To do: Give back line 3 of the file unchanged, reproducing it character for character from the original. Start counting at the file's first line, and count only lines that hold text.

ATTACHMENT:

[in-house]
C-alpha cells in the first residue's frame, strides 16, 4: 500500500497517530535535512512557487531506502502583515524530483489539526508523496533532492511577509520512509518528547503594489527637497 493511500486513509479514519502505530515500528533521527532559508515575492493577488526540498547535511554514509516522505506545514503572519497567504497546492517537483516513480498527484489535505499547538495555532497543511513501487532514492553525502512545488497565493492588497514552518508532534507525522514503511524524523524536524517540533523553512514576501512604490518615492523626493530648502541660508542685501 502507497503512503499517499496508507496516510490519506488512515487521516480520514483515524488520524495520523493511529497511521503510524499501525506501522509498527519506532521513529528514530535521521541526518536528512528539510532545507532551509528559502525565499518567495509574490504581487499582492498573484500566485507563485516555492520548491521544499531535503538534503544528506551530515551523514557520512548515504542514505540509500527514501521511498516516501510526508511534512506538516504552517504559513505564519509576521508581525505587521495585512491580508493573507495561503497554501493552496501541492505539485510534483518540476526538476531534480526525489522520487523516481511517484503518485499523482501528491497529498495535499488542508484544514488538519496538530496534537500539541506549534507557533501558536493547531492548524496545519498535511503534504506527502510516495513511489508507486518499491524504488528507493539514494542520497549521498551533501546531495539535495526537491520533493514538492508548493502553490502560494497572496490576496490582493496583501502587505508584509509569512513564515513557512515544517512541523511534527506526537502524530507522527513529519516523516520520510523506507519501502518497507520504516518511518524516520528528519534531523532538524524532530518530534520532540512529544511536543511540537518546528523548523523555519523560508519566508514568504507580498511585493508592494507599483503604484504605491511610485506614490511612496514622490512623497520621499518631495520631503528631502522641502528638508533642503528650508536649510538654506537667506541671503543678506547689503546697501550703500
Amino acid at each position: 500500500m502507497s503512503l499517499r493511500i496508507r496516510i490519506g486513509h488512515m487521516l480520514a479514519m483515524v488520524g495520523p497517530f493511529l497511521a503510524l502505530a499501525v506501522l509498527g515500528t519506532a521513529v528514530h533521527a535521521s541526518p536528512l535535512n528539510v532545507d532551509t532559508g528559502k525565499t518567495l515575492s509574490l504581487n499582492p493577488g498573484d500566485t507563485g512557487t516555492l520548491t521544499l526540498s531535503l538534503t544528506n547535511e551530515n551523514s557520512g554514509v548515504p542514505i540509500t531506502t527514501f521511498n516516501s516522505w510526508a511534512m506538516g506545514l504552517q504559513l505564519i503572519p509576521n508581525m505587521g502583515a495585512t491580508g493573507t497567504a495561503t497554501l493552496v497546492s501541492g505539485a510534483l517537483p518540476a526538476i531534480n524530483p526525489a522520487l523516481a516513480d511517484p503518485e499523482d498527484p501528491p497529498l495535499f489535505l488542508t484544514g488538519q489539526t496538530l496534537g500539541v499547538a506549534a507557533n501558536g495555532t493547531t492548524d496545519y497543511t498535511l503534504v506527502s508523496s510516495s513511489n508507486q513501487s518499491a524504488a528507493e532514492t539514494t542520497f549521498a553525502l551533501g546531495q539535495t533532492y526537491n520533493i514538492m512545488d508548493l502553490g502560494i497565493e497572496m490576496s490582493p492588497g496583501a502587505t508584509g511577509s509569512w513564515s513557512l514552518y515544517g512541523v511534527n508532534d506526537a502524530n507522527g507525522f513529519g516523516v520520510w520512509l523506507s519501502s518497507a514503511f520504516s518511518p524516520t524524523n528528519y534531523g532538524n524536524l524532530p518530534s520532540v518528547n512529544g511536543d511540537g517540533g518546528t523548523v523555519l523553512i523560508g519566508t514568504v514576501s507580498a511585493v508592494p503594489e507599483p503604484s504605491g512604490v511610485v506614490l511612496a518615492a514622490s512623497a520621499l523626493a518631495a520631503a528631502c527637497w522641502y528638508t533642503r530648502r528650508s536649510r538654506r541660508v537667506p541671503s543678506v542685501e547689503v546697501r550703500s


Amino acid at each position: 500500500m502507497s503512503l499517499r493511500i496508507r496516510i490519506g486513509h488512515m487521516l480520514a479514519m483515524v488520524g495520523p497517530f493511529l497511521a503510524l502505530a499501525v506501522l509498527g515500528t519506532a521513529v528514530h533521527a535521521s541526518p536528512l535535512n528539510v532545507d532551509t532559508g528559502k525565499t518567495l515575492s509574490l504581487n499582492p493577488g498573484d500566485t507563485g512557487t516555492l520548491t521544499l526540498s531535503l538534503t544528506n547535511e551530515n551523514s557520512g554514509v548515504p542514505i540509500t531506502t527514501f521511498n516516501s516522505w510526508a511534512m506538516g506545514l504552517q504559513l505564519i503572519p509576521n508581525m505587521g502583515a495585512t491580508g493573507t497567504a495561503t497554501l493552496v497546492s501541492g505539485a510534483l517537483p518540476a526538476i531534480n524530483p526525489a522520487l523516481a516513480d511517484p503518485e499523482d498527484p501528491p497529498l495535499f489535505l488542508t484544514g488538519q489539526t496538530l496534537g500539541v499547538a506549534a507557533n501558536g495555532t493547531t492548524d496545519y497543511t498535511l503534504v506527502s508523496s510516495s513511489n508507486q513501487s518499491a524504488a528507493e532514492t539514494t542520497f549521498a553525502l551533501g546531495q539535495t533532492y526537491n520533493i514538492m512545488d508548493l502553490g502560494i497565493e497572496m490576496s490582493p492588497g496583501a502587505t508584509g511577509s509569512w513564515s513557512l514552518y515544517g512541523v511534527n508532534d506526537a502524530n507522527g507525522f513529519g516523516v520520510w520512509l523506507s519501502s518497507a514503511f520504516s518511518p524516520t524524523n528528519y534531523g532538524n524536524l524532530p518530534s520532540v518528547n512529544g511536543d511540537g517540533g518546528t523548523v523555519l523553512i523560508g519566508t514568504v514576501s507580498a511585493v508592494p503594489e507599483p503604484s504605491g512604490v511610485v506614490l511612496a518615492a514622490s512623497a520621499l523626493a518631495a520631503a528631502c527637497w522641502y528638508t533642503r530648502r528650508s536649510r538654506r541660508v537667506p541671503s543678506v542685501e547689503v546697501r550703500s